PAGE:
Last year at GenCon I got a chance to play a board game being demoed. The game was Sol: Last Days of a Star and I enjoyed my time playing it enough that I made sure to get the demoers card so I could stay on the mailing list. Nearly a year later, Sol is making it's bid to go from being a prototype to being a real game in the hands of people all over. As there is a large overlap between board game players and RPG enthusiasts, I figured I'd share the news of the kickstarter with you all in case you were interested.
That said, unlike some other things I've shared because they seemed interesting, I've actually played Sol and can give some words about the product. Mostly: it's a fun game. The play style is an interesting mix of PvE and PvP at the same time.
It is PvE in the sense that you are playing with the other players and can freely use their infrastructure. In fact, not only can you use it, you kind of have to use it. After all, only one sungate can be put on a particular block - and it is the same with all the other buildings - and even if you could duplicate, resources are vital.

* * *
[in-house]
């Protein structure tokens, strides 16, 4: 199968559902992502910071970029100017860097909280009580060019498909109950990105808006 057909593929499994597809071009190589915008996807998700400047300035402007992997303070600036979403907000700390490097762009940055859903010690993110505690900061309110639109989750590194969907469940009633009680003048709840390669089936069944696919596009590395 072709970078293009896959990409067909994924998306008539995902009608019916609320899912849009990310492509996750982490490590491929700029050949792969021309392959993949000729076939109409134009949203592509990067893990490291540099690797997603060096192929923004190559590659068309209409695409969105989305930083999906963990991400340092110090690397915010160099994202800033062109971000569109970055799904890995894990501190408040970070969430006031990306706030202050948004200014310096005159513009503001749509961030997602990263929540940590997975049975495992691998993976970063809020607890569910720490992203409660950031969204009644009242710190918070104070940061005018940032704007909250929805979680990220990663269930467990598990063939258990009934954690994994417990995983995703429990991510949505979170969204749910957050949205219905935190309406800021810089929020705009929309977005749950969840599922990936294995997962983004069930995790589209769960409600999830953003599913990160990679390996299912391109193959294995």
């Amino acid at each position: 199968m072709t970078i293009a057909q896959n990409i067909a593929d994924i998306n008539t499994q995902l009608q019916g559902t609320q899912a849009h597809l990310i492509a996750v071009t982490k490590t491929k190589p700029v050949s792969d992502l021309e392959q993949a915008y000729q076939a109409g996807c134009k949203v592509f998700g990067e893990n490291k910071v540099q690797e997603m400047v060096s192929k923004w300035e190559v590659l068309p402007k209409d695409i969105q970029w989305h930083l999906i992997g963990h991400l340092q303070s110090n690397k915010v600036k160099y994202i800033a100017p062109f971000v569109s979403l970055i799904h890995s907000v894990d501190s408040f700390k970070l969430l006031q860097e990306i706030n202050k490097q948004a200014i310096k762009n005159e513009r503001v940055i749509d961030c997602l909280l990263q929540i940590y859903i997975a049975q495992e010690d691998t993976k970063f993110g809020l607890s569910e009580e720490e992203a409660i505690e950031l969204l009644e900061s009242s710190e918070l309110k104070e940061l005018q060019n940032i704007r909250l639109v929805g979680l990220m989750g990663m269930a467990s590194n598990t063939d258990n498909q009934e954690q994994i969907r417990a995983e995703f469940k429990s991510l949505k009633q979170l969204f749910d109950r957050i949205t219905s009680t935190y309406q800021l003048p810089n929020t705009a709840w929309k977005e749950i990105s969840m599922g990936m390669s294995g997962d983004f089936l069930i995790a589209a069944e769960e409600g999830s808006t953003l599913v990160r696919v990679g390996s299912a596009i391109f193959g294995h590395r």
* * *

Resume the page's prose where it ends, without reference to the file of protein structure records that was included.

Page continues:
It is PvP because you are racing the other players to get your Arc the furthest away from the star before it explodes. Succeed and you win, you get your people to safety. Fail and you're just another victim.
In play this works with an interesting and natural ratcheting up of tension. Everyone is pretty friendly and buddy buddy at the beginning. You work together building a line of sun gates here, transmission towers there. You don't really care that everytime you use your buddy's sungate that he gets energy for his arc. Nor do you care that when you buy Sun Divers that he can buy divers of his own.
And then, one player moves his arc. It may not even be a big move, just a move. Enough to say "hey, if the sun explodes next turn my people are safe." Then someone else moves their arc. Then another person. Suddenly it's becoming a race. Who can get the furthest away? How do you get the most energy? Can you really afford to give energy away to other players that they can use to out distance you in the race that matters?
The tension goes up. The game moves that little bit faster because of it. It's a real blast - pardon the pun.
So if you like board games, and prefer them to be not as cut throat as some out there, maybe give Sol a chance. If nothing else, it has some unique features.
Post a Comment